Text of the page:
Haha I was thinking the same thing, or a car or a dog running past its field of view, does it try to follow? I would think they will eventually have some command conditions like follow only the guy with a chemlight on his helmet or something similar. I understand the need for research and prototypes to advance technology but really, there are humvees, firescouts, quads, deuce and a half’s, motorcycles, and yes mules. Spending money for something you don’t need nor will you ever is so wasteful. Let the Japanes continue designing their robots. Buy a bunch and have them as “porters” they are nearly as silent as a human(electric) and can go in almost the same terrrain. I understand the convenience and redundancy of a 4 legged version but the cost will spiral out of control like every other defense project. Everyone think oh yeah the LCS was outrageously expensive but we have learned our lesson and so has the contractor……nope. Every project in the past 20 years has spiraled out of control to the point of full reviews being done and some construction temporarily halted and charges discussed. And you know what we do every time? We always ALWAYS ALWAYS pay, and pay through the nose. The contractors are always laughing at us as dumb slow-witted taxpayers. We have such horendous fiscal mismanagement it is stupid. I first noticed it at the time of the tanker scandal but it was before and since, and until we wake up and say okay you say 1 billion? 1 billion it is….no cost plus, no restructuring. That is it. Oh now you say 1.2billion? Okay you, you, you go to jail and now we own 50% of your company. Fraud is fraud. CAn you tell I am fed up with this crap?!?

  • Rob

    The drone is amazing achievement. Soldiers aren’t as beefy as they use to be, having something help them carry extra equipment would be useful.

    However, wonder how they’ll sort out endurance. MAINTENANCE in the Field.. More High tech the plumming, easier it is for drain to get clogged up.

    Where heck they going use this thing? I hope the soldiers in the field will be able make sense in putting these expensive machines before production is approved.

    As side note, i don’t like fact their not calling them Big Dogs anymore.

  • dubweiser101

    Will it play fetch and bring me my slippers and paper in the morning?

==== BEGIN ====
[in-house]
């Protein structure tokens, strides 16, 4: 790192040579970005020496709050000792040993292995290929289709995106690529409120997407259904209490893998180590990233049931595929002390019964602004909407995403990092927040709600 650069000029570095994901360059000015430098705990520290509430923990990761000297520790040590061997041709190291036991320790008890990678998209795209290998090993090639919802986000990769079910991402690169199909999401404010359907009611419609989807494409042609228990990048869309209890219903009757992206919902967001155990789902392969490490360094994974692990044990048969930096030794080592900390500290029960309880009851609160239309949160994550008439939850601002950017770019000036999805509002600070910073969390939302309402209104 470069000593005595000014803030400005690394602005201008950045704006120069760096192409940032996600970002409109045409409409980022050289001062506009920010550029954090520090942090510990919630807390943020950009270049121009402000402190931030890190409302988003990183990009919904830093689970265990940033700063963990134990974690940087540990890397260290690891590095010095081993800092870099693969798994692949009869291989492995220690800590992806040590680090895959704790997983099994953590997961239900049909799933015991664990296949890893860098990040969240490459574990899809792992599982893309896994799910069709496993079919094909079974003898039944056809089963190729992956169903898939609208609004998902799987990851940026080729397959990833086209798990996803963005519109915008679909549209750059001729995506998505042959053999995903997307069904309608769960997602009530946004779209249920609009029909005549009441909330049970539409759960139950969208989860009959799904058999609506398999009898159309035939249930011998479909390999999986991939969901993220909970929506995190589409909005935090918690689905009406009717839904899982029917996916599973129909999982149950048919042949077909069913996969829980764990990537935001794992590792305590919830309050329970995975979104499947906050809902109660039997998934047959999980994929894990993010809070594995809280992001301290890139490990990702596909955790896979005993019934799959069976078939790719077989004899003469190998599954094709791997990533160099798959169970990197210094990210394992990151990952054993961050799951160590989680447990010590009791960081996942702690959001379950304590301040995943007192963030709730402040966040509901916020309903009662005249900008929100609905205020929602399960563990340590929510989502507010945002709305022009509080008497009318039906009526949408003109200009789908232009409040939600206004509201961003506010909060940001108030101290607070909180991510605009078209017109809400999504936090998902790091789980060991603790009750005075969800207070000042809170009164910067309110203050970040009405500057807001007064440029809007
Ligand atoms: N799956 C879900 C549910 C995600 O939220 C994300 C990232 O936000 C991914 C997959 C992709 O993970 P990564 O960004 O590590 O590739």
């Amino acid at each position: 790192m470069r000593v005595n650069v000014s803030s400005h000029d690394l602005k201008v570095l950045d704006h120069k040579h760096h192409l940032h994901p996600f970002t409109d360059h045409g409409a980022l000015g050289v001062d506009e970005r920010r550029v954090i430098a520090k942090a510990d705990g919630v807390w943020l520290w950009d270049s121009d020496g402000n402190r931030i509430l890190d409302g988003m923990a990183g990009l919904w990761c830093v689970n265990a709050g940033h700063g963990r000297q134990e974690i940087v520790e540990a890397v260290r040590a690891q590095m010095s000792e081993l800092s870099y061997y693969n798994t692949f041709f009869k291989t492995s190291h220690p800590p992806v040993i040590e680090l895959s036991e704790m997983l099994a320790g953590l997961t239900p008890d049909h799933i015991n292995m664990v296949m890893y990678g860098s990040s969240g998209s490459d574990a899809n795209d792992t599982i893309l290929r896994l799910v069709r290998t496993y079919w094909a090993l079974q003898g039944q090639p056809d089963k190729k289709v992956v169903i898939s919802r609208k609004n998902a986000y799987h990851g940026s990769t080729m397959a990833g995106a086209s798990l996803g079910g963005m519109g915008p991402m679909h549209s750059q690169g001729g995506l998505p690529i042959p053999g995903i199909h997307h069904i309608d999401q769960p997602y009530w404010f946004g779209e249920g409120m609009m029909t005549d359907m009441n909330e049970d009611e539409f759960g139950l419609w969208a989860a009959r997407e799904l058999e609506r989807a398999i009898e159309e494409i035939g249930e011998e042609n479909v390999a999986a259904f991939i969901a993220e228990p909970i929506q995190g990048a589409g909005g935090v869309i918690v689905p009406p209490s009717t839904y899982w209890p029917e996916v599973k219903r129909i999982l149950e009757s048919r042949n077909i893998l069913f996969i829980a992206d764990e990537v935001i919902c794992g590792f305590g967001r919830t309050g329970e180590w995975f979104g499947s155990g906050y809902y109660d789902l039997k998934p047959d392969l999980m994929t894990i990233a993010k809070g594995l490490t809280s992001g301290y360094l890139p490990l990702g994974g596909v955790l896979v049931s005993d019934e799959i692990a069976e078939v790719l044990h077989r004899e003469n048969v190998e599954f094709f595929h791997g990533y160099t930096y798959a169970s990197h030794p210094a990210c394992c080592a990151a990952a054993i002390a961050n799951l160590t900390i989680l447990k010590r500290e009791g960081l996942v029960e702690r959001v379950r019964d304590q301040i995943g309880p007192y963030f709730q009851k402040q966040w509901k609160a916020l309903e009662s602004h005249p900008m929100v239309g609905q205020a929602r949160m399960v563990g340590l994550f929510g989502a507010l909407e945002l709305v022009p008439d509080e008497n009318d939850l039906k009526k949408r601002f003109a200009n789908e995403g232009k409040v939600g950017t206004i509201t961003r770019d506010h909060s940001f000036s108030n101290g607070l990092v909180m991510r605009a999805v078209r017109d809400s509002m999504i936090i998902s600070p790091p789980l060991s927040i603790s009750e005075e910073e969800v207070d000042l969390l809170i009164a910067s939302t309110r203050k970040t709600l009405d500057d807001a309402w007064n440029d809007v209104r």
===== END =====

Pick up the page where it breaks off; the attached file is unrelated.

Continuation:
• AAK

    I like these creepy things and in 10 years I’d imagine it;ll be a whole lot slicker. But for virtually any terrain this is supposed to operate on I think a flexible-tracked vehicle with a self righting mechanism would be just as effective and a whole lot simpler.

  • jghj

    just get a fucking horse

  • Arthur Russell


    How much weaponry could you load on it? Add in remote control or ai targetting, You have a “mini-tank” if armored. Then add in some “active defense”. How long before you no longer really need a guy to “lead” the thing?

    400 lbs? 100 lbs armor-300 lbs-remote controlled minigun? Now upsize it. Remember, this is a prototype.

  • PolicyWonk

    While impressive – this thing is awfully loud (granted, It is a prototype).

    What concerns me, is that even though it’ll carry 400 lbs now, it somehow seems unlikely the load marines are physically carrying will get any lighter.

  • IknowIT

    What is the benefit of this, in total, over a real mule?

  • Tribulationtime

    “IT” would grew in something usefull. Right Now I gonna keep one eye on my pet f***ing around my mower

  • JohnB

    Super rich men ‘s war toys.

  • anon

    All in all, ‘s a Good Idea, though the road to hell is paved with the best of intentions. Definitely not feasible in the short-term future. *shrug*

    China’s response: smaller versions that carry less, are cheaper, and by the billions. And they explode (command-det or accidental)

  • Rinkusu

    400 pounds, hmm… So-o-o if we mount soldier on top of it, give him mg or at weapon we would have mech cavalry unit.
    Not to mention mech cowboy potential in Hollywood!

  • blight_

    Robot horse cavalry, for the day we need to ride down those foot-mobile Taliban.

  • Joe America

    It follows the leader….
    So what happens if the leader ends being a bad guy?

  • DanS

    Man is that thing loud.

  • traindodger

    I’ve said it before and I’ll say it again: the psychological warfare potential of a platform like this is limitless. The creep-out factor alone is overwhelming. Plus, this is just the first generation of the technology. Maybe ten or twenty years from now, these things will be faster than the fastest Olympic sprinter, agile, armed to the teeth and practically silent. This is just the beginning.

  • jeff

    remember we had mounted cav until we had jeeps and we did not loose the last mule until after Korea. not to mention in Vietnam the used bicycles to all huge amount of cargo

  • Hefe

    I am a bit frustrated that darpa gets millions of dollars to build a gigantic robot, but the military still hasn’t built or bought a more dependable firearm for our grunts in the field. We know our soilders fire guns that’s fact, the robot is theoretical. Seems the military needs some better prioritites.

  • Timer4ever

    Things are getting really spooky out there. We love to bring the kitchen sink with us in combat. Just remembering Charlie and his baggie of rice.

  • Dean

    So many people are sceptical about this project , im surprsed the potential applicatioins for this and knowledge gained in the development are priceless this could really help to win battles and save lives , well done Boston Dynamics

    • Guest

      Ever since the failure of programs like FCS, trashing whatever high tech programs the military is working on has been “in vogue” among the armchair warriors.

  • paul

    looks like a total waste of time and money in its current form to me!
    yeah , toys are neat but I can,t see this as anything but a money pit.
    it looks far too noisy, slow and vulnerable to rifle fire , and I can,t see it as an asset